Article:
Since today is MLK Day, it seems good – particularly in a state and town almost 90% Caucasian – to pause to reflect on Martin Luther King, Jr. and the Civil Rights Movement of the late 1960s.
While a federal holiday, MLK Day does not seem all that big a deal here in Montana. True, Montana State University is canceling classes and their Diversity Awareness Office is sponsoring a reception and art display in King’s honor, but even Bozeman Public Schools are in class today with this calendar caveat: “With the approval of this calendar, the Board of Trustees, in commemoration of Martin Luther King Day (January 16, 2017), is directing that all teachers (K-5) and all social studies teachers (6-12) take action in the classroom to recognize and celebrate the principles for which Martin Luther King stood.”
As in previous years, Petra Academy is also in session today. Petra has never taken MLK Day off, and there’s rationale for that decision: a majority of parents (at least those not employed by the government) have to work anyway, and – for better or for worse – most students are probably not going to participate (with or without parents) in MLK receptions or services on their own when there are ski slopes and sledding hills in the vicinity. Thus, we have landed where Bozeman Public Schools has in leaving MLK Day to teachers to include as it makes sense within their curriculum and day. (Thankfully, because of presentations like the one 7th grade Humanities teacher Libby Kueneke gave to our entire Secondary at Lyceum last week, I think we do as good a job as anyone.)
But is it enough? I shared a few thoughts here last July lamenting the past summer’s spree of shootings and the continued racial tension in our country, but those were just words, just as anything we teach would be. And yet, because we still believe in words and the power they can hold, I find myself here again writing six months later, asking us to engage with our children today in discussing Dr. King and his work. God used this particular man (and others) to bring about needed change in our country, and our kids – especially our Montana kids – need to know and understand more about the awful and angry discrimination then and there in the South, so they can apply solutions to situations like the one happening in Whitefish here and now in the North.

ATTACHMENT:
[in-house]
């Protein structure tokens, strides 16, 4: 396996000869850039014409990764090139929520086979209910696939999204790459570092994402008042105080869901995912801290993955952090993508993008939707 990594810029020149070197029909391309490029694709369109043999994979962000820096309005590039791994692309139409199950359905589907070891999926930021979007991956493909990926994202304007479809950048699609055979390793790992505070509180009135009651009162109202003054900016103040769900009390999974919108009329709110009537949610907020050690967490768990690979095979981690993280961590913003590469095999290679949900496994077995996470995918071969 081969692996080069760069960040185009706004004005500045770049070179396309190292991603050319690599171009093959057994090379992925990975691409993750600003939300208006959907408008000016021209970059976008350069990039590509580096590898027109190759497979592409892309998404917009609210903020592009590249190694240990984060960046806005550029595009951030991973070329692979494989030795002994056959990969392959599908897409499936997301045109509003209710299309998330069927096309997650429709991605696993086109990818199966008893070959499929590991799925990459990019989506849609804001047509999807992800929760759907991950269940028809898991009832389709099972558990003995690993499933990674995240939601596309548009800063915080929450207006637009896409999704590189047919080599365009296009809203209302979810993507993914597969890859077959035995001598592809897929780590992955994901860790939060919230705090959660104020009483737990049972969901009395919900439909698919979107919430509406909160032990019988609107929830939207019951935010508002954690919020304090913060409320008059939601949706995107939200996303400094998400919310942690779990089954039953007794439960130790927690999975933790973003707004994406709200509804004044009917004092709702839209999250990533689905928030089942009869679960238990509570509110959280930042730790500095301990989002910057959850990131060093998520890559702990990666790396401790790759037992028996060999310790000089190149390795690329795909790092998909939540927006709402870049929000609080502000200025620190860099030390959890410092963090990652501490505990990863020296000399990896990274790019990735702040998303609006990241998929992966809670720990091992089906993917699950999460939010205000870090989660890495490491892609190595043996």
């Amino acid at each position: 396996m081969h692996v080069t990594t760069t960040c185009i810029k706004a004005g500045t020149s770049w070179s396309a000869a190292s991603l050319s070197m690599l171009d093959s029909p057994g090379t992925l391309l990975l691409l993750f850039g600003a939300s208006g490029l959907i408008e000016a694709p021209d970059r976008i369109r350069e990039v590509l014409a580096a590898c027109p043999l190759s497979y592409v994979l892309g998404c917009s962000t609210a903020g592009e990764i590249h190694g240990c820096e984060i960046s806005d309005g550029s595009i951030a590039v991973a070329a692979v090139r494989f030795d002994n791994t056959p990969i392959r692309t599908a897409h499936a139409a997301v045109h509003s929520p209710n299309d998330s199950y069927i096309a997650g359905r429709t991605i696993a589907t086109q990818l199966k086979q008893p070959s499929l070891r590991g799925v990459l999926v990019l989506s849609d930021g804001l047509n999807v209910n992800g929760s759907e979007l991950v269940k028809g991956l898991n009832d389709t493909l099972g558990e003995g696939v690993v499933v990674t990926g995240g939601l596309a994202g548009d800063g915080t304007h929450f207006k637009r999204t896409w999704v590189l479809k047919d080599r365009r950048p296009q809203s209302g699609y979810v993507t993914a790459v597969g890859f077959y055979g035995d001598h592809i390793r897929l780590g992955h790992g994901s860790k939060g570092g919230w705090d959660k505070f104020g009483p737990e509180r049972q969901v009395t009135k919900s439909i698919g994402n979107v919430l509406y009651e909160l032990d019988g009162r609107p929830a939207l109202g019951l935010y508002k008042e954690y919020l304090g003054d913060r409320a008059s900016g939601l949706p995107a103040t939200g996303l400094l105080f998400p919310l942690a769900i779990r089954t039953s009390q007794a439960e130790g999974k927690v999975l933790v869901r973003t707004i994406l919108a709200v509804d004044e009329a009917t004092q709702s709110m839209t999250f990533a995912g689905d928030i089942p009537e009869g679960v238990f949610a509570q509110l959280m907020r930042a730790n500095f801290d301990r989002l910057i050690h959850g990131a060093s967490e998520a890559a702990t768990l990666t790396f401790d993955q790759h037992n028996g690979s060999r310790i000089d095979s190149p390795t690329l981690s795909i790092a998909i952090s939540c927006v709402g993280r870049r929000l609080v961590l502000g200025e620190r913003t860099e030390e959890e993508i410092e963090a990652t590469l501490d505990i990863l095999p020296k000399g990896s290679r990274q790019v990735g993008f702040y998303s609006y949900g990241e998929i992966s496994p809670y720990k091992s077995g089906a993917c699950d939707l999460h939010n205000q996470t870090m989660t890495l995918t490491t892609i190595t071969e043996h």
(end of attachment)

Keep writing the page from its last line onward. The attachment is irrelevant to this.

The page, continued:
One of my favorite Scriptural emphases to teach is the Christian foundation for racial reconciliation as lived out by the early Church in the book of Acts. One cannot read about the cross-cultural linguistic understanding given by the Holy Spirit at Pentecost in Acts 2 or the Apostles ensuring the care of both the Hellenist and Hebrew widows in Acts 6 or Peter and John witnessing the coming of the Spirit to the Gentiles in Samaria in Acts 8 or Peter’s vision and interaction with Cornelius and the Caesarian Gentiles in Acts 10 (to name just a few) without recognizing God’s heart for unity among his people. Paul’s words in Galatians 3:28-29 sum up how we in the Church are to view one another: “There is neither Jew nor Greek, there is neither slave nor free, there is no male and female, for you are all one in Christ Jesus. And if you are Christ’s, then you are Abraham’s offspring, heirs according to promise.”
As an heir according to the promise, Dr. King knew and built upon this Christian foundation of reconciliation; in fact, he would have had no message without it (it’s definitely there in King’s “I Have a Dream” speech, but for an even more pronounced biblical dependence, listen to “I’ve Been to the Mountaintop” and try to imagine it having the same impact without its Scriptural references).
The point is this: it’s good to honor Dr. King with this day in January, and the best way we can do so is by honoring the Gospel he appealed to as the foundation of any freedom, equality, and unity we could have. Start with yourself and your kids, then reach out, befriend, and care for those who look different from you and see what God does.
It just may be enough.